SFSU Engineering Team Won Sony's Spresense Developer Challenge 2022 Grand Prize!

Author: School of Engineering
September 8, 2022
Summer 2022 Group Picture
Photo Credit:

MIC Lab and ICE Lab Summer 2022 research group (front row left to right: Dr. Xiaorong Zhang, Calista Huang, Carol Sanders, Philip Liang, John Carlo Manual, and Dr. Zhuwei Qin; back row left to right: Jin Chul Rhim, Zhenyu Lin, Yuriah Lydon, Jimmy Lu, and Vincent Luo)


SFSU Engineering Team Won Sony's Spresense Developer Challenge 2022 Grand Prize!

The SFSU Engineering team won the Grand Prize at the highly competitive Spresense Developer Challenge 2022 with Sony which just concluded on Aug 30, 2022. The competition attracted 49 submissions with over 500 participants around the world.

The SFSU team was composed of a group of graduate, undergraduate, and high school student researchers who conducted research in the Mobile and Intelligent Computing Laboratory (MIC Lab) and the Intelligent Computing and Embedded Systems Laboratory (ICE Lab) in the School of Engineering in summer 2022. The student researchers are Jimmy Lu (Lowell High School), Philip Liang (graduate student in Electrical and Computer Engineering (ECE)), Zhenyu Lin (undergraduate student in Computer Science), Jin Chul Rhim (undergraduate student in Computer Engineering), and Amir Modan (SF State Scholar in the CompE/MSECE blended program).

The project advisors Prof. Zhuwei Qin (Assistant Professor in Computer Engineering and Director of MIC Lab) and Prof. Xiaorong Zhang (Associate Professor in Computer Engineering and Director of ICE Lab organized a collaborative research training program between the two labs in the summer of 2022, aiming to create an inclusive teamwork environment to engage students in cutting-edge interdisciplinary research. Together, they co-advised a diverse group of SFSU graduate and undergraduate students as well as community college and high school students on several different project topics in summer 2022 (image 1).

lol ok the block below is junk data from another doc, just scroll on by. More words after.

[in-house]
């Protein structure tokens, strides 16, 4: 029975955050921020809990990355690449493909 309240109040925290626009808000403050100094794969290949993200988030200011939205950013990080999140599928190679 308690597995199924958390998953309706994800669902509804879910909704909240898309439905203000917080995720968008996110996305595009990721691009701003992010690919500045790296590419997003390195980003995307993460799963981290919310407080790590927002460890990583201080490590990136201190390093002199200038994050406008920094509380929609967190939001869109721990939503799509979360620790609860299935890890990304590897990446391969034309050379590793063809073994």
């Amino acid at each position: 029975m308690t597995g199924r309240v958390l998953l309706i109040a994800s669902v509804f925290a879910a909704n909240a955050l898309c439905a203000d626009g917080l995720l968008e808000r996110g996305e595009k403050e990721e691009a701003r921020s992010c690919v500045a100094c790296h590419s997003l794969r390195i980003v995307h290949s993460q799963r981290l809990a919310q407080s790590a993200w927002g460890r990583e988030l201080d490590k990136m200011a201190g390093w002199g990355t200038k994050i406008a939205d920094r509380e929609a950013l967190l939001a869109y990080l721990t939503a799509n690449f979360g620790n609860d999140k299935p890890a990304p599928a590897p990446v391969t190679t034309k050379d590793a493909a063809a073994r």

The winning project, entitled On-device EMG Pattern Recognition for Real-Time Bionic Arm Control by Deep Neural Network, developed an efficient deep learning algorithm to improve electromyographic (EMG)-based neural control for prosthetic arms. The computationally intensive deep learning and control algorithm, for the first time, was deployed by the team on the Sony Spresense 6-core microcontroller board, a high-performance and low-power edge computing device, for real-time processing (image 2). A 3D-printed prosthetic hand prototype was also developed to demonstrate the feasibility of a deep learning-based neural-machine interface for natural and intuitive prosthesis control (image 3). This project has produced promising preliminary results for a recently established collaborative project between the School of Engineering and Sony, which will provide funding and equipment resources for the MIC Lab and the ICE Lab to develop an efficient deep neural network for a neural-controlled bionic arm and to support engineering senior design projects and course projects.

See the SF State News article for more information about the project. 

System Overview

System overview of the developed project.


Bionic Arm Resized

Real-time bionic arm control by the deep neural network on Sony Spresense microcontroller board.